decarbonization on any coke oven which is more than 3 ovens ahead of the oven being pushed.

History: 1980 AACS; 1985 AACS. R 336.1355 Coke oven gas collector main emissions from coke ovens. Rule 355. A person shall not cause or permit to be discharged to the outer air any

visible emission from the coke oven gas collector main, except when spooning the main or when the emergency relief valve opens.

History: 1980 AACS; 1985 AACS. R 336.1356 Coke oven door emissions from coke ovens; doors that are 5 meters

or shorter. Rule 356. (1) A person shall not cause or permit to be discharged into the outer air

any visible emission from any pushside door, cokeside door, or leveling door serving a coke oven equipped with doors that are 5 meters or shorter, with the following exceptions:

(a) A visible emission may be emitted from not more than 10% of the total pushside doors on the coke battery.

(b) A visible emission may be emitted from not more than 10% of the total cokeside doors on the coke battery.

(c) A visible emission may be emitted from not more than 10% of the total leveling doors on the coke battery.

(2) Visible emissions emanating from the doors of a coke oven that has been pipeline charged within 1 hour of the time of observation shall not be considered when calculating the percentage of doors leaking.

(3) Compliance with the limits specified in subrule (1) of this rule shall be determined using reference test method 9B.

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History: 1980 AACS; 1985 AACS. R 336.1357 Coke oven door emissions from coke ovens; doors that are taller than

5 meters. Rule 357. (1) A person shall not cause or permit to be discharged into the outer air

any visible emission from any pushside door, cokeside door, or leveling door serving a coke oven equipped with doors that are taller than 5 meters, with the following exceptions:

(a) A visible emission may be emitted from not more than 12% of the total pushside doors on the coke battery.

(b) A visible emission may be emitted from not more than 12% of the total cokeside doors on the coke battery.

(c) A visible emission may be emitted from not more than 10% of the total leveling doors on the coke battery.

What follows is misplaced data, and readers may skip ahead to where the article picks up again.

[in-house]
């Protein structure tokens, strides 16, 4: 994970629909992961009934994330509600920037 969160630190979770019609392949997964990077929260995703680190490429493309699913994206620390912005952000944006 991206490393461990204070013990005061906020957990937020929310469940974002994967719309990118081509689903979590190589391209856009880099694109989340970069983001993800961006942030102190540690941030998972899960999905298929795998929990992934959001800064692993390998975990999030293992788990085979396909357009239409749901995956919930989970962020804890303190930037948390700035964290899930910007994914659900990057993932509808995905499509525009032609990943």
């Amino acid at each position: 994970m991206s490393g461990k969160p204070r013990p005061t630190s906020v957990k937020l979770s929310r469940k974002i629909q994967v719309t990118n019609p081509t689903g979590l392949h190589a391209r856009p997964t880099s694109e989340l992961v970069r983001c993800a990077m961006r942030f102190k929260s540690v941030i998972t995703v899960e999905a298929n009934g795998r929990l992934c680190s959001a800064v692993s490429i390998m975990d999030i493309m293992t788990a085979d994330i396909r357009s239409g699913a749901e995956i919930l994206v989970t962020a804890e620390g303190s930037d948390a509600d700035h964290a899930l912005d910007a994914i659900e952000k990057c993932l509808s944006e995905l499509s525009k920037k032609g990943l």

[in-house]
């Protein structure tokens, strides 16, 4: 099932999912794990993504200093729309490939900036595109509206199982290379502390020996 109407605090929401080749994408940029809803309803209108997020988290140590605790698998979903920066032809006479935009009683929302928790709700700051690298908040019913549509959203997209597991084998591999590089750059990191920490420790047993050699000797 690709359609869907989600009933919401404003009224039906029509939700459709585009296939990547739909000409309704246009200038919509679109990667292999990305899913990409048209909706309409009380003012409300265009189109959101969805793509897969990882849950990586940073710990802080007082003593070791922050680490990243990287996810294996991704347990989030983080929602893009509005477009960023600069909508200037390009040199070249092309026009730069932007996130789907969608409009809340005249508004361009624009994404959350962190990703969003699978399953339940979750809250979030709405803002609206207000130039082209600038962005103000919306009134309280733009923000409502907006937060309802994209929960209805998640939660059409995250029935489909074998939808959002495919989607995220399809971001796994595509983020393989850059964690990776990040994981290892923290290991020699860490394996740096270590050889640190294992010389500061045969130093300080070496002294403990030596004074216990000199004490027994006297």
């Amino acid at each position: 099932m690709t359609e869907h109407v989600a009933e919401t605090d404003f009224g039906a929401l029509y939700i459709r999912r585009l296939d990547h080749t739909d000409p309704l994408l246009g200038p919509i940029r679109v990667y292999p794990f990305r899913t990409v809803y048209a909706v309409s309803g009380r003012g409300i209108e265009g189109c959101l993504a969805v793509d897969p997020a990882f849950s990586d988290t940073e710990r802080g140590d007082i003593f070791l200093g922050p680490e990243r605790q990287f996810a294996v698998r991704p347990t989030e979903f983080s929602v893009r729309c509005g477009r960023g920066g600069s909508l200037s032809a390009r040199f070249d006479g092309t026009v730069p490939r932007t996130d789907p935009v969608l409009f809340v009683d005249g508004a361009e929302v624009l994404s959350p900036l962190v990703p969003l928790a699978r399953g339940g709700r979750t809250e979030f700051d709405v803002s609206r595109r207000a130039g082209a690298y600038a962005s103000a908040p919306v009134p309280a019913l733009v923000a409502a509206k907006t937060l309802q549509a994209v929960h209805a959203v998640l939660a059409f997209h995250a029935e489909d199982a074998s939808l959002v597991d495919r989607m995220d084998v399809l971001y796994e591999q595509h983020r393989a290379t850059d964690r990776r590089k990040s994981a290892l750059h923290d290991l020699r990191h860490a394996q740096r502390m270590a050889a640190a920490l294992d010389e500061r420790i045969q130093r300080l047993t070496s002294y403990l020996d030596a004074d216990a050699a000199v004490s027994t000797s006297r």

(2) A person shall not cause or permit the operation of a coke battery equipped with coke oven doors taller than 5 meters, unless both of the following provisions are met:

(a) There is access to a facility to maintain and repair doors and buckstays. (b) An inventory of cleaned and repaired doors is maintained to comply with all of

the following: (i) The number of inventoried pushside doors exceeds 5% of the number of pushside

doors in service. (ii) The number of inventoried cokeside doors exceeds 5% of the number of cokeside

doors in service. (iii) The number of inventoried leveling doors exceeds 5% of the number of leveling

doors in service. (3) Compliance with the limits specified in subrule (1) of this rule shall be

determined using reference test method 9B. History: 1980 AACS; 1985 AACS. R 336.1358 Roof monitor visible emissions at steel manufacturing facilities from

electric arc furnaces and blast furnaces. Rule 358. (1) A person shall not cause or permit to be discharged to the outer air, at

a steel manufacturing facility, from a roof monitor source of emission of an electric arc furnace, or a blast furnace, a visible emission with a density of more than 20% opacity.

(2) Compliance with the limit of this rule shall be determined using reference test method 9 as described in R 336.2004(1)(l).

Editor's Note: Pursuant to section 56 of Act No. 306 of the Public Acts of 1969, as amended, being

S24.256 of the Michigan Compiled Laws, this rule is being published to correct an obvious error. R 336.1358(2) now reads:"(2) Compliance with the limit of this rule shall be determined using reference test method 9 described in R 336.2004(1)(l)."

History: 1985 AACS; 1998-2000 AACS.

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R 336.1359 Visible emissions from scarfer operation stacks at steel manufacturing facilities.

Rule 359. (1) A person shall not cause or permit to be discharged to the outer air, from a scarfer operation stack at a steel manufacturing facility, a visible emission with a density of more than 25% opacity.

(2) Compliance with the limit of this rule shall be determined using reference test method 9A.

History: 1985 AACS. R 336.1360 Visible emissions from coke oven push stacks. Rule 360. (1) A person shall not cause or permit to be discharged to the outer air,

from a coke oven push stack, a visible emission with a density of more than 20% opacity. (2) Compliance with the limit specified in this rule shall be determined using

reference test method 9B. History: 1985 AACS. R 336.1361 Visible emissions from blast furnace casthouse operations at steel

manufacturing facilities. Rule 361. (1) A person shall not cause or permit to be discharged to the outer air

from a blast furnace stack a visible emission with a density of more than 10% opacity. (2) Compliance with the limit of this rule shall be determined using reference method

9 as described in R 336.2004(1)(l). Editor's Note: Pursuant to section 56 of Act No. 306 of the Public Acts of 1969, as amended, being

S24.256 of the Michigan Compiled Laws, this rule is being published to correct an obvious error. R 336.1361 now reads:"(2) Compliance with the limit of this rule shall be determined using reference test method 9 described in R 336.2004(1)(l)."

History: 1985 AACS; 1998-2000 AACS. R 336.1362 Visible emissions from electric arc furnace operations at steel

manufacturing facilities. Rule 362. (1) A person shall not cause or permit to be discharged to the outer air,

from an electric arc furnace stack, a visible emission with a density of more than 10% opacity.